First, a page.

Both kids and athletic parents enjoyed ice skating on the shallow sheet of frozen water retained in the aqueduct's trough. Its 800 foot length made it an ideal public skating rink. In Tales of a Grandfather, Frederick A. Whittlesey reminisces: "I remember the immense icicles which formed under the arches in the late fall before water was drawn off, and there were some fine stalactite formations visible at times."

No sooner was the Erie Canal opened and its wonderful commercial possibilities begun to be realized, than people started calling for its improvement, principally directed toward its enlargement. Three problems plagued its patrons. Most significant was its narrow channel. While the canal's width was 40 feet, the 17 foot width of the aqueduct's trough would only permit one boat across at a time. Whittlesey writes

"The result (of the narrow passage) was almost daily fights between crews who each asserted right of way in opposite directions. Long detentions on this account were not infrequent, and as there was no railing on the berm bank a contest became serious."

The second concern was the tight, right-angle turn needed to enter or exit the aqueduct on its eastern approach as it crossed the Genesee. This was the tightest bend on the entire Erie Canal. Much maneuvering was needed to manage the bend. Later when two barges were lashed together, it was necessary to untie them in order to negotiate the turn. This did not make for happy "canawlers."

The last problem, has already been noted. It was the leaky condition of the sandstone. It was more of a nuisance than a genuine hazard. With time however, the stone would deteriorate to a point where replacement would become necessary. Blake McKelvey, in his book Rochester on the Genesee, tells us that:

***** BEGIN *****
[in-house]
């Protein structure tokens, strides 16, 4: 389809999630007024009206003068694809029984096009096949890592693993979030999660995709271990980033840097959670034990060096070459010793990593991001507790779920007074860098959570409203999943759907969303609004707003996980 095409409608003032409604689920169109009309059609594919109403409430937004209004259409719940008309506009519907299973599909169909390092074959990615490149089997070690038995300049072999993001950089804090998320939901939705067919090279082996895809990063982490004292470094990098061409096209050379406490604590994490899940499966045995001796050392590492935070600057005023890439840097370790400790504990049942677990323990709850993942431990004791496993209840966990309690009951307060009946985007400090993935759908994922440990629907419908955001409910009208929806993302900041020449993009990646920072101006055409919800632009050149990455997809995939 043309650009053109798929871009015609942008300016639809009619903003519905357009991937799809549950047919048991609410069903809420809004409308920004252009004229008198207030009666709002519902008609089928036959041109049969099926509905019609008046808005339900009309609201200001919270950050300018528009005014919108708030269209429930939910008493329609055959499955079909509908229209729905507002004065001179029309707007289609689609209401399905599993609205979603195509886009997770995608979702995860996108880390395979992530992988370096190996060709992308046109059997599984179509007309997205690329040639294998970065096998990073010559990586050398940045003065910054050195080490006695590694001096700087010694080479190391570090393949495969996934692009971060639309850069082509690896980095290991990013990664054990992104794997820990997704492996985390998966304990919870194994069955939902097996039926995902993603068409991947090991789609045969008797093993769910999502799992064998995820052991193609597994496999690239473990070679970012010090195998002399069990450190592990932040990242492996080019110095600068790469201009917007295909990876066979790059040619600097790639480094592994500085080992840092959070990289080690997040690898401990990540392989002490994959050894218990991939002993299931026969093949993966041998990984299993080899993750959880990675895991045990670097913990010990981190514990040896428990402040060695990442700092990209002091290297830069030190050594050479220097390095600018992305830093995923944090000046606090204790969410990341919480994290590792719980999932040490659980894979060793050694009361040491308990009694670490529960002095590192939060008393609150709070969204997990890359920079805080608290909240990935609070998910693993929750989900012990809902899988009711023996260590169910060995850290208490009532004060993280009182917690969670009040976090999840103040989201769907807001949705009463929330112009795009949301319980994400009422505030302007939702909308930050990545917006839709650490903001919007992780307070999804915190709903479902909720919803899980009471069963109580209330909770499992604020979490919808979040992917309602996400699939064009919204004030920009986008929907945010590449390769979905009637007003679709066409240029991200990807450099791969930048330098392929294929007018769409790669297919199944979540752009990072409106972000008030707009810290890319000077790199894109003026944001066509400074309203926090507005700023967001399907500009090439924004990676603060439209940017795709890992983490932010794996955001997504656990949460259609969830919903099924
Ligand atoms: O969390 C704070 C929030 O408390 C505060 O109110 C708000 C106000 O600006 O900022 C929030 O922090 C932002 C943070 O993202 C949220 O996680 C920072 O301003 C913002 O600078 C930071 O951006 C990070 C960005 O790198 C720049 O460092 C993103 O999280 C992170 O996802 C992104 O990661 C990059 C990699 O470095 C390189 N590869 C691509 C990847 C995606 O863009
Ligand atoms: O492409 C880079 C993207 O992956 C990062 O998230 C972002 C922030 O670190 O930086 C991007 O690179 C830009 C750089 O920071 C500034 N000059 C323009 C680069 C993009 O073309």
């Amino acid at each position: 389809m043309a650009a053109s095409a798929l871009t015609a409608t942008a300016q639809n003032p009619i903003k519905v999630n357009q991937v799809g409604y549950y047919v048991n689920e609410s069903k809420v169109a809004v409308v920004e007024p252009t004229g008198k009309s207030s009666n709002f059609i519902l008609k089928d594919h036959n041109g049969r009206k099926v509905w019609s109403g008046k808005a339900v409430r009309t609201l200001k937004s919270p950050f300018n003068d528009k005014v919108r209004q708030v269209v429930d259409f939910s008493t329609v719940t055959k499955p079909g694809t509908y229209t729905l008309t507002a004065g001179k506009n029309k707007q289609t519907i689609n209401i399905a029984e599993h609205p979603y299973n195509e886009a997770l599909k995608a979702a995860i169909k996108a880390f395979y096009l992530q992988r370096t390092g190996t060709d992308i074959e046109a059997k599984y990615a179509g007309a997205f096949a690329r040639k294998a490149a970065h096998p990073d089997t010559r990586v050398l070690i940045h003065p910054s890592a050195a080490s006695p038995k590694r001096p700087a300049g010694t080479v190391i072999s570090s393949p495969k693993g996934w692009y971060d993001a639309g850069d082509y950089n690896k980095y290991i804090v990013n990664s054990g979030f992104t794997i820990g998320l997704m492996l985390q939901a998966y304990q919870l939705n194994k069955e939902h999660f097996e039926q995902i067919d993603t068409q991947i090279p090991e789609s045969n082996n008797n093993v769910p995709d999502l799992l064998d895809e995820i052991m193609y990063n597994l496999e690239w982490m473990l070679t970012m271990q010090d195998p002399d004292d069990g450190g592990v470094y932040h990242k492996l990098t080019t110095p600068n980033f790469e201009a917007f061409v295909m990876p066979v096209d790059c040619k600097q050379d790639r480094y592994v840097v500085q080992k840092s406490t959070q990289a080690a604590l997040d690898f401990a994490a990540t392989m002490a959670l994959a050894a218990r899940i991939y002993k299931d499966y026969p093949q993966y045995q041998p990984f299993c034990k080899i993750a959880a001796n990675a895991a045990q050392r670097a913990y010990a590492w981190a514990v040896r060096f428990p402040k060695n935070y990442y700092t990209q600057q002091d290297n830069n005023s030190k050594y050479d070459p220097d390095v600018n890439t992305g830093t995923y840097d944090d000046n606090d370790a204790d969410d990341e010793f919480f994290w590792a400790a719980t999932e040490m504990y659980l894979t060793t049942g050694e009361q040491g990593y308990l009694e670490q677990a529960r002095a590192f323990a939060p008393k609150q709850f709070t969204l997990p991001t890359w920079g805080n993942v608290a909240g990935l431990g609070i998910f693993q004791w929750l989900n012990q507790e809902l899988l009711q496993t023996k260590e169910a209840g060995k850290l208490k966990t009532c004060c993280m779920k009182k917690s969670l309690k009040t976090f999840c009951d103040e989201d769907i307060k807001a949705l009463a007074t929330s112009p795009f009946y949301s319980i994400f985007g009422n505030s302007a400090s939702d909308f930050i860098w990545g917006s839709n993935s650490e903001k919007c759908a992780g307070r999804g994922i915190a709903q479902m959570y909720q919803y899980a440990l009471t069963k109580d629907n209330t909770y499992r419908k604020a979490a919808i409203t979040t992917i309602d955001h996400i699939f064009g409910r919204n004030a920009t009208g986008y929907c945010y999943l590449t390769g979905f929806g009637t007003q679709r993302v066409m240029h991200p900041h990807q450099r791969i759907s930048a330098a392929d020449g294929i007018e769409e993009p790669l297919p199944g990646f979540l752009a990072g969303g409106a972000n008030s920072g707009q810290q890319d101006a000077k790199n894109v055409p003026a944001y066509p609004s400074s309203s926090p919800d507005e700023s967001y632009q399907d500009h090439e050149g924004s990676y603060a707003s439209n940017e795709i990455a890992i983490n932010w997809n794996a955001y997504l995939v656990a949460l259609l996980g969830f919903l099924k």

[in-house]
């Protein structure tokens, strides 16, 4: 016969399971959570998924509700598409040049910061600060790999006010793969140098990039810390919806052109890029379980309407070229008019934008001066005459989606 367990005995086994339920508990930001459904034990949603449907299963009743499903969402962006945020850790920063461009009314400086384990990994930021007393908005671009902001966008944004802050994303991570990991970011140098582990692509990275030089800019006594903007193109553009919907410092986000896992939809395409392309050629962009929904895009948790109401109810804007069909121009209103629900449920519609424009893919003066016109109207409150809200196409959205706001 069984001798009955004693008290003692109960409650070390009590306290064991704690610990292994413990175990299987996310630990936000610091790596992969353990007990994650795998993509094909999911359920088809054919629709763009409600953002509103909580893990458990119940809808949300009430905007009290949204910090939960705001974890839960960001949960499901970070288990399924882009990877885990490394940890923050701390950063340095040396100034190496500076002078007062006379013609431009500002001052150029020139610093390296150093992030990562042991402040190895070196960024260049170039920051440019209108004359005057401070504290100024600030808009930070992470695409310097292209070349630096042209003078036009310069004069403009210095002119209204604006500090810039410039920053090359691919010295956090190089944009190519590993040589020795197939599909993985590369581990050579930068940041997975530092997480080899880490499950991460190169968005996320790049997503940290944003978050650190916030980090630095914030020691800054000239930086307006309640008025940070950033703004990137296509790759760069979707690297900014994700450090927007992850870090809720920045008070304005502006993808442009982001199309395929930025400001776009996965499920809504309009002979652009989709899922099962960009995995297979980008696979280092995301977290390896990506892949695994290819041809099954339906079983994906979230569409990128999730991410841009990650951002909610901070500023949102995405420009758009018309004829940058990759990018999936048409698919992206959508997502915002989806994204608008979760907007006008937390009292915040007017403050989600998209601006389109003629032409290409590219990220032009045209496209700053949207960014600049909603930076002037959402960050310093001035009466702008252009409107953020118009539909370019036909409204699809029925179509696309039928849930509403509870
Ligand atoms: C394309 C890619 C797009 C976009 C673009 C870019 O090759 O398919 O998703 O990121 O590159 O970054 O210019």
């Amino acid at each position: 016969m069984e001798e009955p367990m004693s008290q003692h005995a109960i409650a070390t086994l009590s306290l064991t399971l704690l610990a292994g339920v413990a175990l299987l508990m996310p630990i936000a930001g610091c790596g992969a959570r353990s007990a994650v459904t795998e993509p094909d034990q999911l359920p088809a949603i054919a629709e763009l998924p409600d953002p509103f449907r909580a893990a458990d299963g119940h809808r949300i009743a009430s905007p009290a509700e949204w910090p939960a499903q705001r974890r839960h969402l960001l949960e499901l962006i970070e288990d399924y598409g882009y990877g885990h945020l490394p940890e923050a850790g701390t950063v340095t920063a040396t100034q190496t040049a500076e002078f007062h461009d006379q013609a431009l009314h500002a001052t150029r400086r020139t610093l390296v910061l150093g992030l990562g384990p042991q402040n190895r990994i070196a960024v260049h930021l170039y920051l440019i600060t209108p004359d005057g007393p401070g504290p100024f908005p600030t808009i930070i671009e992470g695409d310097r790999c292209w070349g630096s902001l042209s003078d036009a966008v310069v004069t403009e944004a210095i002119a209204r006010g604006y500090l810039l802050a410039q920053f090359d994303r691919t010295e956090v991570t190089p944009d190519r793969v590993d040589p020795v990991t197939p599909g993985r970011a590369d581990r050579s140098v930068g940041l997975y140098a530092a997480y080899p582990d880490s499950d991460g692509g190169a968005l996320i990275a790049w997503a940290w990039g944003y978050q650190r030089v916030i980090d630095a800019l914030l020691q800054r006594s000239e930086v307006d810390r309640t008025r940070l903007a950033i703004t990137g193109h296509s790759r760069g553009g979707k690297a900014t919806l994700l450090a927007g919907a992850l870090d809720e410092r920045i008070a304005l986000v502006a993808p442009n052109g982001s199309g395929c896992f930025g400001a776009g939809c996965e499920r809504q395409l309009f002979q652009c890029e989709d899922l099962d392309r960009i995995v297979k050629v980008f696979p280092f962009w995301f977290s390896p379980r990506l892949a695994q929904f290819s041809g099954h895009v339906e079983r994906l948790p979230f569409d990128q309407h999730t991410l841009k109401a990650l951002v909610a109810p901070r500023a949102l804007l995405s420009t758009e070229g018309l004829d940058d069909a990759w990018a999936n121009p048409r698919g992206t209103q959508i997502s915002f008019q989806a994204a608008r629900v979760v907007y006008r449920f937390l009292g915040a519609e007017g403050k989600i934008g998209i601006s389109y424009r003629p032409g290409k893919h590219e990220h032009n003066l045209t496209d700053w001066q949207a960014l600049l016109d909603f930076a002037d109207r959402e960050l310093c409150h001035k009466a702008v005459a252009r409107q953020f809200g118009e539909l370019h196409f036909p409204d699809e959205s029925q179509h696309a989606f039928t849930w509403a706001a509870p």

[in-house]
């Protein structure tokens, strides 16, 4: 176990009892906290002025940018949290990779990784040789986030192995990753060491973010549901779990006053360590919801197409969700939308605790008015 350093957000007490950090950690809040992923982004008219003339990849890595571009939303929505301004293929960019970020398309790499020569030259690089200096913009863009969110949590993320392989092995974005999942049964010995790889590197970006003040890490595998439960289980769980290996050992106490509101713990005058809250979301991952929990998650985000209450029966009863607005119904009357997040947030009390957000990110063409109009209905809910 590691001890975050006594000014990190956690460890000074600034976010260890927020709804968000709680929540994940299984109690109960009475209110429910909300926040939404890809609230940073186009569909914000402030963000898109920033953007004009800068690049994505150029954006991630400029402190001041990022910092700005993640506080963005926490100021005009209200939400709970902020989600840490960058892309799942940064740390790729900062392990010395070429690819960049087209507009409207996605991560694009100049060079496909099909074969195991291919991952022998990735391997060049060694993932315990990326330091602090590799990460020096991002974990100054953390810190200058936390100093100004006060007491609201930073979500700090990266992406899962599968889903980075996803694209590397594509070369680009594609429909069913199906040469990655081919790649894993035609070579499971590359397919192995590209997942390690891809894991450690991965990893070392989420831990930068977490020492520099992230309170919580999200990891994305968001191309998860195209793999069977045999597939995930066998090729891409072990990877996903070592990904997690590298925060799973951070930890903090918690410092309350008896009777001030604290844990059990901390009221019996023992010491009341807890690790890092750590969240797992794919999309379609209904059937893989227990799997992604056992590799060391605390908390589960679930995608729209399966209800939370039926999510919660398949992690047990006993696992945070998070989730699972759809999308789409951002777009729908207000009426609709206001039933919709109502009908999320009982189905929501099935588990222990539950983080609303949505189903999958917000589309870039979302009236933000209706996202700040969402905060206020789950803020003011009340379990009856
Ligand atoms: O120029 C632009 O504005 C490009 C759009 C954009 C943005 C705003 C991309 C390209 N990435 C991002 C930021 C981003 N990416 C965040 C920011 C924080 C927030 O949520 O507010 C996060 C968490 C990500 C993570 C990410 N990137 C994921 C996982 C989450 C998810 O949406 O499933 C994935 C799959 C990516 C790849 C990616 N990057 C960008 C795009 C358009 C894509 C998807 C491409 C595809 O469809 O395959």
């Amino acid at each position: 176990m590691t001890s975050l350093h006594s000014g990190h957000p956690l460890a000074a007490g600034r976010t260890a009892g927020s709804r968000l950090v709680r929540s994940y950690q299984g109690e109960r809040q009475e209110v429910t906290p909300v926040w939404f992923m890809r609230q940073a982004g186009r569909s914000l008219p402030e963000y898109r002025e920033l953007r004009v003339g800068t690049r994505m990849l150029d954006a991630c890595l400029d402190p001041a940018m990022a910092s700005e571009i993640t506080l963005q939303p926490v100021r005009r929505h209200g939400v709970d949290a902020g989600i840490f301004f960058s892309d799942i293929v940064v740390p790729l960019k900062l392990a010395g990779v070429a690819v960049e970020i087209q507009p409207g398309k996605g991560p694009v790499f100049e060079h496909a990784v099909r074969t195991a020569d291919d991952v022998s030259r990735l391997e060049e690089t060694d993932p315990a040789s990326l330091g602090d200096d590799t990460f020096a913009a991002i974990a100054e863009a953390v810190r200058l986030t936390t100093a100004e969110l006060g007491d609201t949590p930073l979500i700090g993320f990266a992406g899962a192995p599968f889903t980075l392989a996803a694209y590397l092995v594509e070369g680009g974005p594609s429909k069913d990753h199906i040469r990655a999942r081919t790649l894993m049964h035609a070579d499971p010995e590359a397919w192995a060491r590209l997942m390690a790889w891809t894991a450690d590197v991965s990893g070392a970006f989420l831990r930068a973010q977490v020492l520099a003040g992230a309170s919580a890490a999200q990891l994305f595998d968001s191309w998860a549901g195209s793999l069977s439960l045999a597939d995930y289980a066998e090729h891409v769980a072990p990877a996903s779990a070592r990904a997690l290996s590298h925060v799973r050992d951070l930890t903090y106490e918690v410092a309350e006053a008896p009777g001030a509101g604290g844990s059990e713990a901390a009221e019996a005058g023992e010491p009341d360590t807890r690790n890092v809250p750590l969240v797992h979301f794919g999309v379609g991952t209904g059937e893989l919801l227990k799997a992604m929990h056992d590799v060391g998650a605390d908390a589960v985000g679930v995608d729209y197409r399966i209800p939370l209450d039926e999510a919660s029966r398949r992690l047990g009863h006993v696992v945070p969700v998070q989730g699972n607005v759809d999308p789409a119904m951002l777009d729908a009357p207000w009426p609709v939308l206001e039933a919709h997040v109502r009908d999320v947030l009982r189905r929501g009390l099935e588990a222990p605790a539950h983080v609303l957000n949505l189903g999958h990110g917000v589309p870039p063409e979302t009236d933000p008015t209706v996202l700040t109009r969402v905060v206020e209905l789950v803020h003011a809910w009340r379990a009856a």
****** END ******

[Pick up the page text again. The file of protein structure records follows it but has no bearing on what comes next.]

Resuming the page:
The owners of the principal boat lines, led by Jonathan Child (Our city's first mayor and owner of the Pilot Line of packets.), dispatched Henry O'Reilly, editor of the Advertiser, to Albany with petitions for a new aqueduct.

Thus in 1836 Governor Marcy was petitioned for funds to rebuild the aqueduct. As with many financial grants that emanated from Albany, funding was delayed, in this case for two years. (Political differences were holding up state finances even at that time.) The financial panic of 1837 also stalled progress, but approval came that year and work was begun on a second aqueduct in 1838.

Josiah W. Bissell was in charge of the new aqueduct portion of what geography books once termed the "Grand Internal Improvement."

The second aqueduct was located slightly south of the original. In order to "give free passage for the floods of the river under the new arches, more than 30,000 cubic yards of rock were blasted away. Under the direction of Captain Buell it took nearly 100 men the entire summer of 1838 to clear away the rock.